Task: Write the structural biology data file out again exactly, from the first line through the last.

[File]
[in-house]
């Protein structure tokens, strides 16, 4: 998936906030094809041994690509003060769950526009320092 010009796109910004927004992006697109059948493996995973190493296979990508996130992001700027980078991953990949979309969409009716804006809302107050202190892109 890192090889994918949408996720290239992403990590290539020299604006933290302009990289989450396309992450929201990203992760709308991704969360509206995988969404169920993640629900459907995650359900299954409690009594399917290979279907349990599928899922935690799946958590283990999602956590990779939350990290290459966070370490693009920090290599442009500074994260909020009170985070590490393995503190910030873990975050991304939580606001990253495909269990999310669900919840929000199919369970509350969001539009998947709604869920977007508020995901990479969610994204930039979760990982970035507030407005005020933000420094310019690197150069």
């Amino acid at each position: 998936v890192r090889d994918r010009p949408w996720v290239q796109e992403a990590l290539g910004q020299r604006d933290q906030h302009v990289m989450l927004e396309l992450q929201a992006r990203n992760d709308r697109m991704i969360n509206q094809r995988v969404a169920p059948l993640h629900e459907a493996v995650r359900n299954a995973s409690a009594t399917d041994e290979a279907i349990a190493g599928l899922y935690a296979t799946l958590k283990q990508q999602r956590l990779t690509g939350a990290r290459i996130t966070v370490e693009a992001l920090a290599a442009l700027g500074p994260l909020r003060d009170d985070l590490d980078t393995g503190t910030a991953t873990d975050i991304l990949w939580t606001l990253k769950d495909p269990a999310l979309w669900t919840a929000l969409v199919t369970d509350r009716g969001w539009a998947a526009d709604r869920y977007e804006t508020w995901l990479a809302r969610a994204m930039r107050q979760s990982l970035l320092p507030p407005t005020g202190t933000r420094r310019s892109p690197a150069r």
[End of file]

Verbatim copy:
[in-house]
């Protein structure tokens, strides 16, 4: 998936906030094809041994690509003060769950526009320092 010009796109910004927004992006697109059948493996995973190493296979990508996130992001700027980078991953990949979309969409009716804006809302107050202190892109 890192090889994918949408996720290239992403990590290539020299604006933290302009990289989450396309992450929201990203992760709308991704969360509206995988969404169920993640629900459907995650359900299954409690009594399917290979279907349990599928899922935690799946958590283990999602956590990779939350990290290459966070370490693009920090290599442009500074994260909020009170985070590490393995503190910030873990975050991304939580606001990253495909269990999310669900919840929000199919369970509350969001539009998947709604869920977007508020995901990479969610994204930039979760990982970035507030407005005020933000420094310019690197150069």
């Amino acid at each position: 998936v890192r090889d994918r010009p949408w996720v290239q796109e992403a990590l290539g910004q020299r604006d933290q906030h302009v990289m989450l927004e396309l992450q929201a992006r990203n992760d709308r697109m991704i969360n509206q094809r995988v969404a169920p059948l993640h629900e459907a493996v995650r359900n299954a995973s409690a009594t399917d041994e290979a279907i349990a190493g599928l899922y935690a296979t799946l958590k283990q990508q999602r956590l990779t690509g939350a990290r290459i996130t966070v370490e693009a992001l920090a290599a442009l700027g500074p994260l909020r003060d009170d985070l590490d980078t393995g503190t910030a991953t873990d975050i991304l990949w939580t606001l990253k769950d495909p269990a999310l979309w669900t919840a929000l969409v199919t369970d509350r009716g969001w539009a998947a526009d709604r869920y977007e804006t508020w995901l990479a809302r969610a994204m930039r107050q979760s990982l970035l320092p507030p407005t005020g202190t933000r420094r310019s892109p690197a150069r």